Trigeminal neuralgia (TN) is a neurologic condition that is characterized by chronic facial pain. One of the common presumed causes of the condition is a blood vessel pressing on the nerve. Patients describe trigeminal neuralgia pain as either stabbing, electric shock-like or sharp. It is usually brief and intense and often occurs on one side of the face at a time, in the lower half of the face. While trigeminal neuralgia pain episodes are triggered by various activities including chewing, talking, smiling, and light touch, exercising is not one of the triggers. There’s no substantial evidence on the effect of exercising on trigeminal neuralgia, regardless, moderate exercises such as aerobics may improve pain symptoms.
Best Exercises/Activities For Trigeminal Neuralgia Patients
Trigeminal Neuralgia can interfere with the quality of life, one’s emotional well-being, and also engagement in daily routines. As much as medication and in extreme cases, surgery may help with the pain; medication may be ineffective at some point, and surgery is invasive, and if something goes wrong, the nerve may become damaged. In a study conducted on manual therapies and their association to trigeminal neuralgia pain and its reduction, it was reported that those in the study had either positive changes or resolution of trigeminal neuralgia pain.
One of the patients was a 63-year old female with Type 1 and 2 trigeminal neuralgia symptoms for a duration of two years. She had previously sought relief through dental treatments and medication trials, and her pain was as a result of thermal injury from prolonged exposure to weather-related extreme cold and sleet. After participating in 4 therapy sessions over the span of four weeks, she experienced a total resolution of pain symptoms by the third session. The fourth session was a follow-up treatment session to maintain pain-free level achieved. Additionally, clinical follow-ups were conducted at intervals of 6 months, 1 year, and 3-year post-treatment.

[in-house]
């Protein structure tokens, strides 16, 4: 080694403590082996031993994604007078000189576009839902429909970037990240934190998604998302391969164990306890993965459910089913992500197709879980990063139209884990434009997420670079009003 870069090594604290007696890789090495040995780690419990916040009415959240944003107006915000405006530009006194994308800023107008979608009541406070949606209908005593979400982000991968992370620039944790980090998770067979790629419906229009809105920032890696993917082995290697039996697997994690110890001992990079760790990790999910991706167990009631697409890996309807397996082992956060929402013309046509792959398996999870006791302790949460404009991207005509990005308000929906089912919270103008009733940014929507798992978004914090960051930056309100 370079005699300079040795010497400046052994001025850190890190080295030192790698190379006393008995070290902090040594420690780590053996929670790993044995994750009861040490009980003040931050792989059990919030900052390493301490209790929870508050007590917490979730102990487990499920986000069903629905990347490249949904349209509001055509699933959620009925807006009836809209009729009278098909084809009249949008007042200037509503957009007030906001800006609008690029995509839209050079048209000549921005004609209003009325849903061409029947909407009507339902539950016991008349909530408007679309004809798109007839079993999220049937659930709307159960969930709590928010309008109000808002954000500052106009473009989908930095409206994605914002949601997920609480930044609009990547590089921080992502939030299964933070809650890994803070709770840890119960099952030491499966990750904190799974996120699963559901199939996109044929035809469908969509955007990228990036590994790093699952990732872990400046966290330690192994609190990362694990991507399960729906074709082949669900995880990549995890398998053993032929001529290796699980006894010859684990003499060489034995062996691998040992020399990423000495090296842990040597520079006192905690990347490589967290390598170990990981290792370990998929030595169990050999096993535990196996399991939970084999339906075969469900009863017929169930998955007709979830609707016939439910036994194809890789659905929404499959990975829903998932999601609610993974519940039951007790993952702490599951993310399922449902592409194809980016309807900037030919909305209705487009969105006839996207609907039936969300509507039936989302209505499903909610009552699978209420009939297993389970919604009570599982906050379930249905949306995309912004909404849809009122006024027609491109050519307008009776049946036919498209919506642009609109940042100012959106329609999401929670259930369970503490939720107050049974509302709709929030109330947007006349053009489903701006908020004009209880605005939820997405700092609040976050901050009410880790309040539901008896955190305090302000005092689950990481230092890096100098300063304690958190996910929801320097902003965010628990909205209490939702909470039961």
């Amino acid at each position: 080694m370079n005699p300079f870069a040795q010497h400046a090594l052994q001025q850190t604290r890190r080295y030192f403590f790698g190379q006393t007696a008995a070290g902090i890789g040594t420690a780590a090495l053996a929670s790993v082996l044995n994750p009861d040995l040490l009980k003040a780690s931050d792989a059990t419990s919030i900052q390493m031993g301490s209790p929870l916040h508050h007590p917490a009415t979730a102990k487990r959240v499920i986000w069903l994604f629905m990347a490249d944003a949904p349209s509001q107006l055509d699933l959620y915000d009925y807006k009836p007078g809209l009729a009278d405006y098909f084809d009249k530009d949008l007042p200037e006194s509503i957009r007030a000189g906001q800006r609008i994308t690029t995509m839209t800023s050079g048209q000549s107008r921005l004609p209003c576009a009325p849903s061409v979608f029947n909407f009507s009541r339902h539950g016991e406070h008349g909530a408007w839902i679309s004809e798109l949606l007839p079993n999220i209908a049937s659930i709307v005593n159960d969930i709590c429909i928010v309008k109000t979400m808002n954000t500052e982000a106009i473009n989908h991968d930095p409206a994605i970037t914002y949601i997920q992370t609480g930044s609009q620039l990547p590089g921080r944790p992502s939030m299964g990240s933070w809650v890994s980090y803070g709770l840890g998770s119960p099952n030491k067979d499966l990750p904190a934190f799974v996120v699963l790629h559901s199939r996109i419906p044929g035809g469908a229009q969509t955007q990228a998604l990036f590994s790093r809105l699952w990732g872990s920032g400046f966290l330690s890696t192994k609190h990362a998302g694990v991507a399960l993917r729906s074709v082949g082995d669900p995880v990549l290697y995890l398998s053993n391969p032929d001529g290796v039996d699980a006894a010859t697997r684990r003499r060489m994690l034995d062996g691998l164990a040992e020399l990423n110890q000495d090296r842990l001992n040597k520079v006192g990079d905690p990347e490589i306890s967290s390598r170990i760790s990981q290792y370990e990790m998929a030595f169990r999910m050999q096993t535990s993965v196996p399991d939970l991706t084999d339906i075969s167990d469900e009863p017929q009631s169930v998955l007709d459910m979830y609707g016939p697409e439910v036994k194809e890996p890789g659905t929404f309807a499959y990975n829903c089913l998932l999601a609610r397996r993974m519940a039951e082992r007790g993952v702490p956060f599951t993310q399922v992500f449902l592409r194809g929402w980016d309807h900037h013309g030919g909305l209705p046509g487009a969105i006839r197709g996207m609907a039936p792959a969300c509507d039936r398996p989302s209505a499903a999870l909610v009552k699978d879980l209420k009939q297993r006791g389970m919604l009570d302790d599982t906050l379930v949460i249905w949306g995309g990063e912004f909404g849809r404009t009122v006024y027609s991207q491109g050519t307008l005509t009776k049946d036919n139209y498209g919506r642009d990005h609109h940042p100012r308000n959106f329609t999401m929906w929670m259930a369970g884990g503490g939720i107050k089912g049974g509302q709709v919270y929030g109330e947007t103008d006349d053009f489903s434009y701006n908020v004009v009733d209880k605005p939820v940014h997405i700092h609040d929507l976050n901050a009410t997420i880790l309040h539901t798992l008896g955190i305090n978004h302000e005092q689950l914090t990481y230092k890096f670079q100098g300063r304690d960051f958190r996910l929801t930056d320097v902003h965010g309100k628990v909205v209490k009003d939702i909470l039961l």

In each therapy session, a different technique was used depending on the daily presentation of the pain relief needs of the patient. For example, if superficial edema was noted, then lymphatic drainage massage was applied, if 5 grams of touch pressure induced pain, then another method was considered as per the objective of the relief.
Having the various methods available for the therapist made each session less of a strict protocol and more like an improvisation depending upon how the body and tissues respond on a particular day.
In another study, where physical therapy treatment approach was implemented, patients underwent continuous transcutaneous electrical nerve stimulation for about 20 minutes over five days, for a month. Additionally, in case of any presenting symptoms, say muscle spasm, applicable physical therapies were implemented. If one experienced a muscle spasm, a hot moist pack was applied on the neck and trapezius muscle for 10 minutes. Also, the patient had to do isometric neck exercises for both sides, as well as motion exercises for the neck, to relieve pain. Deep breathing, which is a relaxation technique was also performed for 10 minutes so as to help patients be at ease.
Since trigeminal neuralgia pain attacks can occur in succession, it is advisable to keep yourself distracted, so as to decrease the likelihood of thinking about the pain.
Distraction activities can involve doing things you love, provided they do not have a trigeminal neuralgia pain triggering the effect. Also, incorporating habits such as covering the affected side with a soft cloth/cotton pad to reduce sensitivity, not drinking cold water and covering your face to avoid exposure to wind, as well as not eating hard foods or chewing can help decrease the pain episodes of trigeminal neuralgia.
The best exercises/activities for patients with trigeminal neuralgia are those that help alleviate pain and at the same time do not trigger a pain session. Some of the exercises trigeminal neuralgia patients can engage in include strengthening exercises, relaxation techniques, and other moderate exercises. Medically speaking, physical therapy approaches targeted at managing the pain symptom at hand are a better option, as they’ve proved to be quite effective. All in all, the best way to cope with trigeminal neuralgia is by knowing your triggers and knowing what works for you when it comes to managing the pain.
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